7B/ Introduction to GNAP

From IIW

Introduction to GNAP

Session Convener: Justin R

Notes-taker(s): Charles E. Lehner, Steve Venema

Tags / links to resources / technology discussed, related to this session:


Discussion notes, key understandings, outstanding questions, observations, and, if appropriate to this discussion: action items, next steps:



Speaking to OAuth2 limitations and things bolted on

GNAP: looking for common abstractions in those bolt-ons

Primary design pillars

  • Consistent protocol across many different use cases
    • OAuth: too many flows, lots of questions to ask in order to decide which flow
    • Desire a protocol which allows you to start things the same way and then decide further in the flow

Client (C) always starts with a call to AS (http POST)

  • Who I am, what I want, what I know, what I can do
  • In OAuth, the who is clientID. Its a bad abstraction. Big topic of conversation at OAuth WG in last IETF mtg

Next pillar: Avoid expensive discovery operations in the protocols

  • Ex: mobile device can generate device attestation along with self issued key in an MDM env.

What I want:

  • Ask for an access token

RAR-kind of info in the request

  • RAR is a backport of this piece of GNAP (speaker is coauthor on RAR as well)
  • JSON array of objects, watch with…
    • Type [ … ]
    • Actions: [ … ]
    • Locations: [ … ]
  • Gives you a very rich set of expressions without having to cram it into scopes

When the RS might be getting different information (that the client never actually sees)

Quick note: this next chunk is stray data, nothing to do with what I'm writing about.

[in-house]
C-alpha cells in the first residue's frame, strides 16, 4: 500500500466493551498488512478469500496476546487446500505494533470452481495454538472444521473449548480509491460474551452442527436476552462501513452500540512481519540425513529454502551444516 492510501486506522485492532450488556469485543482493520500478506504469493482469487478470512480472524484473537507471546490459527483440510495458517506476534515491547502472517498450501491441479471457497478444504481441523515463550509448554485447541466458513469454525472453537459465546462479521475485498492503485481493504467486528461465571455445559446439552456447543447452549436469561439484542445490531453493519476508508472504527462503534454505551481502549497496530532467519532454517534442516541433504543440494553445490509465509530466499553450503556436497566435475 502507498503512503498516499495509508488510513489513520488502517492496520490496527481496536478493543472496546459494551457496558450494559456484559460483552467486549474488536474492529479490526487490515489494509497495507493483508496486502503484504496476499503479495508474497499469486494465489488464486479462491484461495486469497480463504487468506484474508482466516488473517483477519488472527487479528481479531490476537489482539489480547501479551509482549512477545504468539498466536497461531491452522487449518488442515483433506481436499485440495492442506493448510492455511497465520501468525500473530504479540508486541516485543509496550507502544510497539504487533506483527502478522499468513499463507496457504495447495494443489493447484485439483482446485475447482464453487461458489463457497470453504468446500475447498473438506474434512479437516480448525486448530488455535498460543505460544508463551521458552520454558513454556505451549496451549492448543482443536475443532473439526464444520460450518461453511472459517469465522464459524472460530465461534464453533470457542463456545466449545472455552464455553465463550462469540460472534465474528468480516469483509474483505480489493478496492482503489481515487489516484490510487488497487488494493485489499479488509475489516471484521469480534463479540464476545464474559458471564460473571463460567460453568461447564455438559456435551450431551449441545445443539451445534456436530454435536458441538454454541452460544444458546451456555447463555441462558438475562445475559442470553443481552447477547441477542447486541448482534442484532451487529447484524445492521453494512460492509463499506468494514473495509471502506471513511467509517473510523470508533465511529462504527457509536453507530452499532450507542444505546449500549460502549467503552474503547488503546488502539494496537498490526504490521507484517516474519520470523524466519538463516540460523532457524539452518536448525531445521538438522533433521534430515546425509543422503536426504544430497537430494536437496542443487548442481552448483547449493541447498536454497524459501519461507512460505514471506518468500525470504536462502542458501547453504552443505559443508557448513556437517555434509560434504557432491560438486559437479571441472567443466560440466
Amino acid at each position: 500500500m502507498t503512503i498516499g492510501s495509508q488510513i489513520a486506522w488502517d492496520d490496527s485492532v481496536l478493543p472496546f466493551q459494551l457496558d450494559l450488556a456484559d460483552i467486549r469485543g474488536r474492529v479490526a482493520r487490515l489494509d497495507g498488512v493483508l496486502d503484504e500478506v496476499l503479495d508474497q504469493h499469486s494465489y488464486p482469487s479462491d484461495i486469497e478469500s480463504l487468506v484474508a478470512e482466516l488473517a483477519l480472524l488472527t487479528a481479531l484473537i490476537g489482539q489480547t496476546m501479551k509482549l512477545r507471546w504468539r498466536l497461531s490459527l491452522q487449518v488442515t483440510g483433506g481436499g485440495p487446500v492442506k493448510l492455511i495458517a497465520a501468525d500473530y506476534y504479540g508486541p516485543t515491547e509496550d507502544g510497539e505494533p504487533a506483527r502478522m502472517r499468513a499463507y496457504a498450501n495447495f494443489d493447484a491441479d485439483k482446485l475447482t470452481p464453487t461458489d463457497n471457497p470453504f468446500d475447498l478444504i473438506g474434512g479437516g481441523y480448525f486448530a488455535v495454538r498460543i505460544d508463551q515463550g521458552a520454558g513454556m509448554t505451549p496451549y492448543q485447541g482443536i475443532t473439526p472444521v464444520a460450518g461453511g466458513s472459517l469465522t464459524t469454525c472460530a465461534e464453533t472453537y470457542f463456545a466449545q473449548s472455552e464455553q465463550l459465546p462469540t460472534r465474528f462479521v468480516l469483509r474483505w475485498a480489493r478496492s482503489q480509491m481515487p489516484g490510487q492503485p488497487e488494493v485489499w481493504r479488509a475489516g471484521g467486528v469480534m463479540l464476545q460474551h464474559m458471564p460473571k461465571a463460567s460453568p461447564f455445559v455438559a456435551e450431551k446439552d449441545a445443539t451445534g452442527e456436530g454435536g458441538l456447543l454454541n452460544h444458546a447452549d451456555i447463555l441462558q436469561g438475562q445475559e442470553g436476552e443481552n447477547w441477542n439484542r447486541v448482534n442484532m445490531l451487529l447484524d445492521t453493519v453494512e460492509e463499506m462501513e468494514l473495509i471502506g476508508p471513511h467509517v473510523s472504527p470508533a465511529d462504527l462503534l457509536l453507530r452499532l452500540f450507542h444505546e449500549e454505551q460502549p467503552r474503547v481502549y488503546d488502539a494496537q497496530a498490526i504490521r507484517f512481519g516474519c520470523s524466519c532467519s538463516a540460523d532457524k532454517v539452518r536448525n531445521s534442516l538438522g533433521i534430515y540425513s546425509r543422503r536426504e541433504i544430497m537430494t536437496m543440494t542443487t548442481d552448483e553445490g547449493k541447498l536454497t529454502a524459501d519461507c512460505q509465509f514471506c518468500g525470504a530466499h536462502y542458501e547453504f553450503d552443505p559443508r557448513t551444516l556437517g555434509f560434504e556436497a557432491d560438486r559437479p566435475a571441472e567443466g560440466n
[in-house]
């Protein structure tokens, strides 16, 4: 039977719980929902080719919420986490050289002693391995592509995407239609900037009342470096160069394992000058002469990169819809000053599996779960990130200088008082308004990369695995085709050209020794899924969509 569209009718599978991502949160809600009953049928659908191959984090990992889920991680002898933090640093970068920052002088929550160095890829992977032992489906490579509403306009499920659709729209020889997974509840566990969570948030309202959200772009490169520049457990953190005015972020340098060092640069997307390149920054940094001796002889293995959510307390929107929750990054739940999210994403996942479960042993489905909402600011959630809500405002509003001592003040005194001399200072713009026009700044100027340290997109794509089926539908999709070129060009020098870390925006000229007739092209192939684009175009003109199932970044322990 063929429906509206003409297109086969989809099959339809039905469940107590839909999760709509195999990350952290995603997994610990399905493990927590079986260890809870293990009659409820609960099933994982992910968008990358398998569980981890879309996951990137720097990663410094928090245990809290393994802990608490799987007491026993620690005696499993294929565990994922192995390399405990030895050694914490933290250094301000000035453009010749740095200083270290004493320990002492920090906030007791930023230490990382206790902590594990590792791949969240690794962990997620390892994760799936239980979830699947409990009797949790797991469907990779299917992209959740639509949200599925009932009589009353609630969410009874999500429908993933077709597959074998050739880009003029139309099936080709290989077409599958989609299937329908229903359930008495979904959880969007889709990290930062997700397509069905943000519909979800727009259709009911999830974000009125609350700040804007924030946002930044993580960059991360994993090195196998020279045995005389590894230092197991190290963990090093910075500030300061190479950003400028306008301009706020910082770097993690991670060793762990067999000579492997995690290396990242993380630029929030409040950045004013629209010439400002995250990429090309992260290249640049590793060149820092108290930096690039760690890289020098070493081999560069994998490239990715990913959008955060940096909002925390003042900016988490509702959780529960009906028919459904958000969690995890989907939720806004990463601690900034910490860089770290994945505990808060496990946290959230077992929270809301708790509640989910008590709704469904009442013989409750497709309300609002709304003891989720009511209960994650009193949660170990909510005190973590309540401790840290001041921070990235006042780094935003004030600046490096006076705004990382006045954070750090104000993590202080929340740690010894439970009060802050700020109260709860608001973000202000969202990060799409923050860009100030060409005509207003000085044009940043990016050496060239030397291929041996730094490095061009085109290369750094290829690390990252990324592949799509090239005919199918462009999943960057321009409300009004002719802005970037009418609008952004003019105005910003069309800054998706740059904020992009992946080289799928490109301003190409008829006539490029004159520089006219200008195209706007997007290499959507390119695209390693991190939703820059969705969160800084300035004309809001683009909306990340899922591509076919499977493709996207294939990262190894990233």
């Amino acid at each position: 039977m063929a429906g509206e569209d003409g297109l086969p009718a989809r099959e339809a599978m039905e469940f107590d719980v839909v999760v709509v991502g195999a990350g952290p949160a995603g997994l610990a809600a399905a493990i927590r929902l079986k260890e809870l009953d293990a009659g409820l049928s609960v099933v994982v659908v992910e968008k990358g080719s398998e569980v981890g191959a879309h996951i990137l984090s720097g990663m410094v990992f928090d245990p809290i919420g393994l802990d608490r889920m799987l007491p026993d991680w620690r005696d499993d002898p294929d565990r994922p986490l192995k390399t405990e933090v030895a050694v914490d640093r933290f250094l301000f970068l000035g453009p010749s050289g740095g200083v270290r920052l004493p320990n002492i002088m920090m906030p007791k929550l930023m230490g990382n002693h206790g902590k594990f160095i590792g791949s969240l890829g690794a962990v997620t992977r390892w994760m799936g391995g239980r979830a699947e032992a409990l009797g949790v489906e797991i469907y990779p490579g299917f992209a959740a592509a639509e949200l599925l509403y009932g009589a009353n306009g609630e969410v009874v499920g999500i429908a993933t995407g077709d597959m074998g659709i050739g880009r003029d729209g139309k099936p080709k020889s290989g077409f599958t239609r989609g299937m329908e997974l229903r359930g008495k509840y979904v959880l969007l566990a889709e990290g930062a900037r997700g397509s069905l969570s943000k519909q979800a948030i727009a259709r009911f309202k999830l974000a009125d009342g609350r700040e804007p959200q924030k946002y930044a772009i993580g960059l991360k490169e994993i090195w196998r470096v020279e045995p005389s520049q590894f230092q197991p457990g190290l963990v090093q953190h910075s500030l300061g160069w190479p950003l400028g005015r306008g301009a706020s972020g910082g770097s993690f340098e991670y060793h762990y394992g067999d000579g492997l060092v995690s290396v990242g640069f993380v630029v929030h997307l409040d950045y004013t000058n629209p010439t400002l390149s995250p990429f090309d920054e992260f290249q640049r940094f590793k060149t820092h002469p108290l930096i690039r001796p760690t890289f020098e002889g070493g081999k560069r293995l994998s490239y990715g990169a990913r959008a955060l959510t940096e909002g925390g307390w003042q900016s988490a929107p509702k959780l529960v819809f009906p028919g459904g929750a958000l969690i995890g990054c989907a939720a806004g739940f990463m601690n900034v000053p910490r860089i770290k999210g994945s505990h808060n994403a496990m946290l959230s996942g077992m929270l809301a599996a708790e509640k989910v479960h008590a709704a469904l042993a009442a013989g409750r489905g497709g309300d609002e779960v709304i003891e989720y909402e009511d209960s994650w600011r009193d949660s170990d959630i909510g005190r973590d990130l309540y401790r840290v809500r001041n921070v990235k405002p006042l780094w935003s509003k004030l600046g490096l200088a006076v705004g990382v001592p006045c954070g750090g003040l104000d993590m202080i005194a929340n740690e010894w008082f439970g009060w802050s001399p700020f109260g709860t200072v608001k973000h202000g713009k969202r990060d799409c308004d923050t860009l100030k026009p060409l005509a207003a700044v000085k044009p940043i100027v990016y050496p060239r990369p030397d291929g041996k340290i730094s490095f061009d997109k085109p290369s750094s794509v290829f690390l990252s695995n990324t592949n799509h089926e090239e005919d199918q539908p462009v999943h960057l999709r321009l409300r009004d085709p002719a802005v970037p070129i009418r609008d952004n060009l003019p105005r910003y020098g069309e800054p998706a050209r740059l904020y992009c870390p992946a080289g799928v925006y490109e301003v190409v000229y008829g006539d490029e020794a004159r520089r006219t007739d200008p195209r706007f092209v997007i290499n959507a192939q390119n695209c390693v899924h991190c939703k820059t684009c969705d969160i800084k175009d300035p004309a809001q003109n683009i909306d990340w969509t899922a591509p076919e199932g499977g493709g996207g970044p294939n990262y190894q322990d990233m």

In GNAP we make subject info is its own first class citizen

Situation: Client may already know who the user is — say, a VC

  • Simplifies the flows

Grant types

Q: How do we start A: One way is that the RS can redirect the client to the AS Also have a provision to allow AS and RS to communicate (client never sees this) Most common will likely be that developer just specifieds the AS

“What can I do”...

  • Client can say I want to do A, B, C
  • AS can reply with only B, depending on resource you want


  • Continuation, which is used for interaction with RS?


  • Core spec has been stable in terms of syntax and core functionality for 6-9mo now (lot of churn before that)
  • Biggest recent change: user code split into two things
  • Security considerations in work with security researchers
  • Stability: core spec stable, but will probably see some changes as implementations move forward
  • Biggest ref implementation is the XYZ impl by Justin (oauth.xyz)
  • Google :”GNAP IETF Hackathon”
  • SecureKey is using this as part of a nextGen of one of their products